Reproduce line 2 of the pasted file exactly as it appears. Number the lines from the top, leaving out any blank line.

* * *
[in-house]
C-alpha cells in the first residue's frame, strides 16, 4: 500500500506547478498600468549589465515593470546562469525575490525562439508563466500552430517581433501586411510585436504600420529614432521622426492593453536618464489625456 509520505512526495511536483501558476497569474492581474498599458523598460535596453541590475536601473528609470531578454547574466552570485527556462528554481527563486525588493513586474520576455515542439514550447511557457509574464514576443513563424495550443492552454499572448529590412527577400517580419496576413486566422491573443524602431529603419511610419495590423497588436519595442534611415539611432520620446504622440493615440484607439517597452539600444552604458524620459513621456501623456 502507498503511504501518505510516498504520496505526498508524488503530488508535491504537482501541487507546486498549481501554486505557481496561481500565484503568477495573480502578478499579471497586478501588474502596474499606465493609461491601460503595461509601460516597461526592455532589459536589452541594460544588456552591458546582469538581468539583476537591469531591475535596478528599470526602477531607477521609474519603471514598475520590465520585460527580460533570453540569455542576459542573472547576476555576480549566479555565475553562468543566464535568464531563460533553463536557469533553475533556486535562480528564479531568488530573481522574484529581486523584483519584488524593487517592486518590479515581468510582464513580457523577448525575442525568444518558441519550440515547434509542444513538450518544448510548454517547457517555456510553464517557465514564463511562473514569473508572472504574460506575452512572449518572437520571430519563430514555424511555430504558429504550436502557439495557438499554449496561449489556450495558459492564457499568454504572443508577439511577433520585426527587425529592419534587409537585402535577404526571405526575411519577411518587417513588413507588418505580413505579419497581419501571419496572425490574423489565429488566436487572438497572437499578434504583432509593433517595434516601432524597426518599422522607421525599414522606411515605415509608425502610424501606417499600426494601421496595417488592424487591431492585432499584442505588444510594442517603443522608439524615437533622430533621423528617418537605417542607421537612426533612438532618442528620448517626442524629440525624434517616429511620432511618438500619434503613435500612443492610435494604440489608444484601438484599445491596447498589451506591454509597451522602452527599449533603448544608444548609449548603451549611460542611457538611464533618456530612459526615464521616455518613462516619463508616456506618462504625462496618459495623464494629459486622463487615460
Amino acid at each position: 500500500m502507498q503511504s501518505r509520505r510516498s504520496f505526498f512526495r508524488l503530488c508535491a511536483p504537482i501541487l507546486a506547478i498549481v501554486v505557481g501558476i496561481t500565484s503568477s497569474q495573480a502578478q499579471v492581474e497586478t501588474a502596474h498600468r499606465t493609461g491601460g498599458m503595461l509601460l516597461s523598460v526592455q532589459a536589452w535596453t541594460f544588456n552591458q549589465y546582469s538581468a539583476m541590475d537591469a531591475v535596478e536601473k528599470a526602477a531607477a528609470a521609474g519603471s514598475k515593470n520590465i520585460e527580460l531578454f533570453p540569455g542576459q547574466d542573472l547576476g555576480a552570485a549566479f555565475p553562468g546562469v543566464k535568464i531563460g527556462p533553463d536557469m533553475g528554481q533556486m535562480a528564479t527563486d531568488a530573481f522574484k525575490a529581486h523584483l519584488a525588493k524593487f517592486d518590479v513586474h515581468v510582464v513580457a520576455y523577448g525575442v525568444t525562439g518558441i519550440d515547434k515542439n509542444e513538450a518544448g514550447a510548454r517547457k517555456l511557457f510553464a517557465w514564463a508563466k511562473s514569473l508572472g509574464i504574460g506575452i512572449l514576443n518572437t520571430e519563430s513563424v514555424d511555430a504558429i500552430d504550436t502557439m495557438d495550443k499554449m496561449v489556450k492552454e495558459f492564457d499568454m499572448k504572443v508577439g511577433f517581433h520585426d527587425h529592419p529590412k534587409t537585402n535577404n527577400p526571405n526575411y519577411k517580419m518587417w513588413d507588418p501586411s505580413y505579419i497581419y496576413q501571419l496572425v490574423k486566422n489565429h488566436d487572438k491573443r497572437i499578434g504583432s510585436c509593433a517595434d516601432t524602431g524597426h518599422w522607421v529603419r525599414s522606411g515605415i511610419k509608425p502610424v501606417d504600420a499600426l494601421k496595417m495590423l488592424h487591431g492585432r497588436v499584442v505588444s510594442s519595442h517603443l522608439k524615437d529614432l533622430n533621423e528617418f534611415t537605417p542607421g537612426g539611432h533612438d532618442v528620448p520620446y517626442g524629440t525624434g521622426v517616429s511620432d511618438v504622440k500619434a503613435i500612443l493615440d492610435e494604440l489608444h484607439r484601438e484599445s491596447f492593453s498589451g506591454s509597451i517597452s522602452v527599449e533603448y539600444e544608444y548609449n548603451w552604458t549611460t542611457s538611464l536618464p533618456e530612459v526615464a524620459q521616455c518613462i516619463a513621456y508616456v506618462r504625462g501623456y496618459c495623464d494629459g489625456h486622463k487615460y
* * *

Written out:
C-alpha cells in the first residue's frame, strides 16, 4: 500500500506547478498600468549589465515593470546562469525575490525562439508563466500552430517581433501586411510585436504600420529614432521622426492593453536618464489625456 509520505512526495511536483501558476497569474492581474498599458523598460535596453541590475536601473528609470531578454547574466552570485527556462528554481527563486525588493513586474520576455515542439514550447511557457509574464514576443513563424495550443492552454499572448529590412527577400517580419496576413486566422491573443524602431529603419511610419495590423497588436519595442534611415539611432520620446504622440493615440484607439517597452539600444552604458524620459513621456501623456 502507498503511504501518505510516498504520496505526498508524488503530488508535491504537482501541487507546486498549481501554486505557481496561481500565484503568477495573480502578478499579471497586478501588474502596474499606465493609461491601460503595461509601460516597461526592455532589459536589452541594460544588456552591458546582469538581468539583476537591469531591475535596478528599470526602477531607477521609474519603471514598475520590465520585460527580460533570453540569455542576459542573472547576476555576480549566479555565475553562468543566464535568464531563460533553463536557469533553475533556486535562480528564479531568488530573481522574484529581486523584483519584488524593487517592486518590479515581468510582464513580457523577448525575442525568444518558441519550440515547434509542444513538450518544448510548454517547457517555456510553464517557465514564463511562473514569473508572472504574460506575452512572449518572437520571430519563430514555424511555430504558429504550436502557439495557438499554449496561449489556450495558459492564457499568454504572443508577439511577433520585426527587425529592419534587409537585402535577404526571405526575411519577411518587417513588413507588418505580413505579419497581419501571419496572425490574423489565429488566436487572438497572437499578434504583432509593433517595434516601432524597426518599422522607421525599414522606411515605415509608425502610424501606417499600426494601421496595417488592424487591431492585432499584442505588444510594442517603443522608439524615437533622430533621423528617418537605417542607421537612426533612438532618442528620448517626442524629440525624434517616429511620432511618438500619434503613435500612443492610435494604440489608444484601438484599445491596447498589451506591454509597451522602452527599449533603448544608444548609449548603451549611460542611457538611464533618456530612459526615464521616455518613462516619463508616456506618462504625462496618459495623464494629459486622463487615460